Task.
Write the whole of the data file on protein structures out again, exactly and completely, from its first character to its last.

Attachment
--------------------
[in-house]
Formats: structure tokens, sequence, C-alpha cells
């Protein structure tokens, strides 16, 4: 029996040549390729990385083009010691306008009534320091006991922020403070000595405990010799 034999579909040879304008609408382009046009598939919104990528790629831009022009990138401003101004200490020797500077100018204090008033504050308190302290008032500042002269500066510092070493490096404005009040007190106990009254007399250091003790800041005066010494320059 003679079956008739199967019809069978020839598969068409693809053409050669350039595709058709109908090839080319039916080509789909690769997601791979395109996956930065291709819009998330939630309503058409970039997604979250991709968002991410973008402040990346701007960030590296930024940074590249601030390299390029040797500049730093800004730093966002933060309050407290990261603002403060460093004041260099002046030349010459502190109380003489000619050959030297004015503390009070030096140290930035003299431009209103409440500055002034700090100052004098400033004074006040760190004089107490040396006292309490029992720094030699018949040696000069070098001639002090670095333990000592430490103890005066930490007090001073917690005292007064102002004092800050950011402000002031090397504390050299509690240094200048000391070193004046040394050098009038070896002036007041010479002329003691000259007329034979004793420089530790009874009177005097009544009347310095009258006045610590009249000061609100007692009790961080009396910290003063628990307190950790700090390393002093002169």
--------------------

[in-house]
Formats: structure tokens, sequence, C-alpha cells
């Protein structure tokens, strides 16, 4: 029996040549390729990385083009010691306008009534320091006991922020403070000595405990010799 034999579909040879304008609408382009046009598939919104990528790629831009022009990138401003101004200490020797500077100018204090008033504050308190302290008032500042002269500066510092070493490096404005009040007190106990009254007399250091003790800041005066010494320059 003679079956008739199967019809069978020839598969068409693809053409050669350039595709058709109908090839080319039916080509789909690769997601791979395109996956930065291709819009998330939630309503058409970039997604979250991709968002991410973008402040990346701007960030590296930024940074590249601030390299390029040797500049730093800004730093966002933060309050407290990261603002403060460093004041260099002046030349010459502190109380003489000619050959030297004015503390009070030096140290930035003299431009209103409440500055002034700090100052004098400033004074006040760190004089107490040396006292309490029992720094030699018949040696000069070098001639002090670095333990000592430490103890005066930490007090001073917690005292007064102002004092800050950011402000002031090397504390050299509690240094200048000391070193004046040394050098009038070896002036007041010479002329003691000259007329034979004793420089530790009874009177005097009544009347310095009258006045610590009249000061609100007692009790961080009396910290003063628990307190950790700090390393002093002169």